#1174919
    SB1Design
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    bb1, post: 204282 wrote:
    I know that this is an old thread, but funny I was listening to the radio this morning, and you can buy 15,000 likes for $300.00 or 1 Rupea each. Beats paying $18.00

    Yes, there is quite a few of these deals available, I would certainly stay away from them however. And what’s point of 15,000 likes if you do not get a single bit of engagement from it?

    To add to the overall discussion, I think a Facebook Page can benefit any business if used the right way.

    The important aspect is to post interesting content that will entertain and/or inform your audience. FB business page owners should also mix there own (created) content along with the reposting of other relevant/appropriate content.

    If you can spin a good bit of link bait and have that connect to your business in some way, you will get more eyes on your product / service. I have had some great success (i.e increased traffic) with carefully considered FB posts that link back to business sites.

    #1174920
    JohnW
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    Hi All,
    It seems to me there are certain issues to do with using Facebook as a communication medium that are ignored or not understood. If folk are coming from a search engine generic or paid links referrals perspective it is possible there are big gaps in their expectations.

    Some thoughts for your consideration:

    1. Facebook is primarily an entertainment medium.

    2. Facebook ads are therefore more like advertising in specialty magazines. Your ad needs to over-power the user’s focus on a different part of the screen. The viewer is unlikely to have a need for your product/service when it displays. This is completely different for search engine ad users.

    3. Following commercial Fb pages. Most follow company Fb pages to get discounts, freebies, coupons or competitions. The research says that when businesses stop these offers, people stop following them.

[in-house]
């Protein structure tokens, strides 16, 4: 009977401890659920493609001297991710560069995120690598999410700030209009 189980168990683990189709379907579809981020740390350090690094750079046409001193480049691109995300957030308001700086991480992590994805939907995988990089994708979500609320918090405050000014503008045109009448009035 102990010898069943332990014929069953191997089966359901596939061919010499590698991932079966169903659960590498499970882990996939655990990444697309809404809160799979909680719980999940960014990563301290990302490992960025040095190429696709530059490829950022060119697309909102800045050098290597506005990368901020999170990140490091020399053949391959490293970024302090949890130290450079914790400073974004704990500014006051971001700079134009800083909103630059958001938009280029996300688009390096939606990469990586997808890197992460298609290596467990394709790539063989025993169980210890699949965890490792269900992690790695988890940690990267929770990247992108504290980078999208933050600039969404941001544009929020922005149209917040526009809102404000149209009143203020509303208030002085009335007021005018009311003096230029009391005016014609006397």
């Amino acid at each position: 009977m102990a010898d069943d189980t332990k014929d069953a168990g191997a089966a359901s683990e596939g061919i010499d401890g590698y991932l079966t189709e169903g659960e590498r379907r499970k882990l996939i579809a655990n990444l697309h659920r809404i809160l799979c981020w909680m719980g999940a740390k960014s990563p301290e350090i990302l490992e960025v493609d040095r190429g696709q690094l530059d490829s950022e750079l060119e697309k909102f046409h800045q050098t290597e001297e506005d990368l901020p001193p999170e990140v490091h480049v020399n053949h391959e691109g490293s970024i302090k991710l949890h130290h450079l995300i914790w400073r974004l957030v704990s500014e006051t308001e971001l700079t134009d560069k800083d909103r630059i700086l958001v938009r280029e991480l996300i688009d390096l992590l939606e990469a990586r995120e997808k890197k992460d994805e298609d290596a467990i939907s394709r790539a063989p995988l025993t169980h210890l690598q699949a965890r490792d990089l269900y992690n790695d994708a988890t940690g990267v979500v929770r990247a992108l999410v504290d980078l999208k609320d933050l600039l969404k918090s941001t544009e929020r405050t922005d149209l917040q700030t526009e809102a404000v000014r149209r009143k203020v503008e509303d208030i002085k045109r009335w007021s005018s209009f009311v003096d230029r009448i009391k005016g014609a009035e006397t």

4. Check out the Fb potential customer profile. Is it relevant to your type of business?

    5. Fb is probably more useful for consumer products/services that are “trendy”. Fashion, fitness, plastic surgery, entertainment are examples.

    6. Fb is probably more valuable as a tool to generate more revenue from existing customers than as one to attract new customers.

    7. You are likely to generate most benefit from Fb when you use it to refer visitors to your own website

    8. You are likely to obtain best value when you publish a page on your website specifically for the Fb referrers of a specific Fb promotion.

    I’m constantly assessing different online markets. That includes the use of social media and search engines. What amazes me is the huge investment in social media over many years for very little return is implemented by many small businesses.

    This is not a criticism of social media rather one of an observation about how poorly its communication attributes and characteristics are used by so many businesses.
    Regs,
    JohnW

    #1174921
    JaneB
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    Some interesting observations in this discussion – thank you.

    I’ve almost given up using my FB business page for business and I certainly wouldn’t spend a brass razoo on advertising there. I’m close to closing down the page and spending valuable time on real work instead.

    I try to find time to ban unengaged likers (I’m a musician – a Brazilian bikie likes my page? Pssssht….out he goes) .
    Reason? Some colleagues and I did an experiment across four continents and found that FB only shows posts to about 20% of likers – up to 30% with more engaging posts. So, logic suggests that unengaged likers are just going to dilute the pool of engaged likers.

    The only bit of use FB provides is to lob posts on my home page about events around the world in my field. Even then, I miss out on most of it because if you like a page, there is no guarantee that you get their posts.

    #1174922
    Devan
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    • Total posts: 57
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    I know this may be off topic, but we have noticed a decline in the effectiveness of our Facebook ads in the past 3 years (Yes, we have been using Facebook advertising for our various business pages for THAT long!! :) )

    Recently, we jumped aboard Twitter Ads, and am seeing pretty good click through rates to our links with it.

    I put it down to being a new feature with the platform. As with Facebook, while it is still new and shiny and people are still getting used to it, the pool won’t be as cluttered and you have a better chance of getting noticed.

    As soon as every man and his dog jumps in with ads, then the signal to noise ration goes way down and effectiveness with it.